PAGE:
Aug 30, 2022 - Politics & Policy

First look: Dems' climate ad blitz

Illustration of a lawn sign that says "Vote," but the O is an earth.

Illustration: Allie Carl/Axios

With the passage of the Inflation Reduction Act, Democrats are spending millions to tout its climate and clean energy provisions — aiming to turn out 2 million environmentally-driven voters across 17 states in November.

Driving the news: Climate Power Action and League of Conservation Voters (LCV) Victory Fund, two of Dems' biggest outside climate groups, on Tuesday are launching a $12 million digital ad and direct mail campaign targeted largely to younger, college-educated women.

Details: Their "Climate Voters Mobilization" 2022 program is modeled in part after the success they found targeting swing voters over environmental issues in 2020, and part of a larger $100 million campaign.

  • The campaign supports pro-climate U.S. Senate and House candidates in Arizona, California, Colorado, Connecticut, Georgia, Illinois, Iowa, Kansas, Michigan, Ohio, New Hampshire, New Jersey, Nevada, Pennsylvania, Virginia, Washington and Wisconsin.
  • Like other climate groups, they had been anticipating how to sell the IRA to voters this fall even before it had even passed, as Axios' Ben Geman reports.
  • Their goal is to reach Biden voters who aren't excited about participating in the 2022 cycle, but are highly interested in climate and environmental issues.

What they're saying: Pete Maysmith of LCV Victory Fund called the IRA "monumental and important climate legislation," telling Axios: "We know we need to motivate people and increase enthusiasm."

  • Heather Hargreaves, senior advisor for Climate Power Action, told Axios their modeling in coordination with Blue Labs, a Democratic data science company, showed messaging around lower energy costs, job creation, clean energy and consequences of failing to take climate action is most effective with their target demo. Many of these voters "are just not aware of what’s happened with the IRA... but when people learn, they move to Democrats."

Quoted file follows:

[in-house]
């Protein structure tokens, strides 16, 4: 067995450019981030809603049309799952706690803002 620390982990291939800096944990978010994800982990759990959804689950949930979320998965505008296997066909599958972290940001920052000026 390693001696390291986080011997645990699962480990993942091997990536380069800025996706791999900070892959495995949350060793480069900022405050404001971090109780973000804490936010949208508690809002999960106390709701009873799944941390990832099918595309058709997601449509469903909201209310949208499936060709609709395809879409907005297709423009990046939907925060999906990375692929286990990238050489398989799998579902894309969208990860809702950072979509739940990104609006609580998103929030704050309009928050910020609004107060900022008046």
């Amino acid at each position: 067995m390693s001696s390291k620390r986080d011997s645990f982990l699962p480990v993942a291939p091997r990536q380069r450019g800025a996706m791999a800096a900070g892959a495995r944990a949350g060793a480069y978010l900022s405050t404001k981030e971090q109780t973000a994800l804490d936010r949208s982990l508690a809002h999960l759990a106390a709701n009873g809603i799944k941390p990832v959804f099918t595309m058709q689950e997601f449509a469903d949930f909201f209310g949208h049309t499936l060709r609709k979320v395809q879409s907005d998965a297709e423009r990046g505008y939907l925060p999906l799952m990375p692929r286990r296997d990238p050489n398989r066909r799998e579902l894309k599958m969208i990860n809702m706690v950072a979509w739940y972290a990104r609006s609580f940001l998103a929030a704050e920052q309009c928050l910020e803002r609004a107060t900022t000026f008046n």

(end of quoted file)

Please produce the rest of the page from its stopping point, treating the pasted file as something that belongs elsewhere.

By the numbers: Voter enthusiasm for the midterms has reached its highest points in the last month, per Morning Consult, but other polls have shown the president steadily losing support with young voters.

What to watch: Democrat senators and candidates getting a boost from this initiative include Sens. Mark Kelly (Arizona), Michael Bennet (Colorado), Raphael Warnock (Georgia), Maggie Hassan (New Hampshire), Catherine Cortez-Masto (Nevada), John Fetterman (Pennsylvania), and Mandela Barnes (Wisconsin.).

  • Democratic House members and candidates getting a boost include Reps. Katie Porter and Mike Levin in California; Jahana Hayes in Connecticut; Lauren Underwood in Illinois; Cindy Axne in Iowa; Sharice Davids in Kansas; Elissa Slotkin and Dan Kildee in Michigan; Marcy Kaptur in Ohio; Chris Pappas and Ann Kuster in New Hampshire; Andy Kim in New Jersey; Dina Titus, Susie Lee and Steven Horsford in Nevada; Susan Wild and Matt Cartwright in Pennsylvania; Elaine Luria and Abigail Spanberger in Virginia; and Kim Schrier in Washington.
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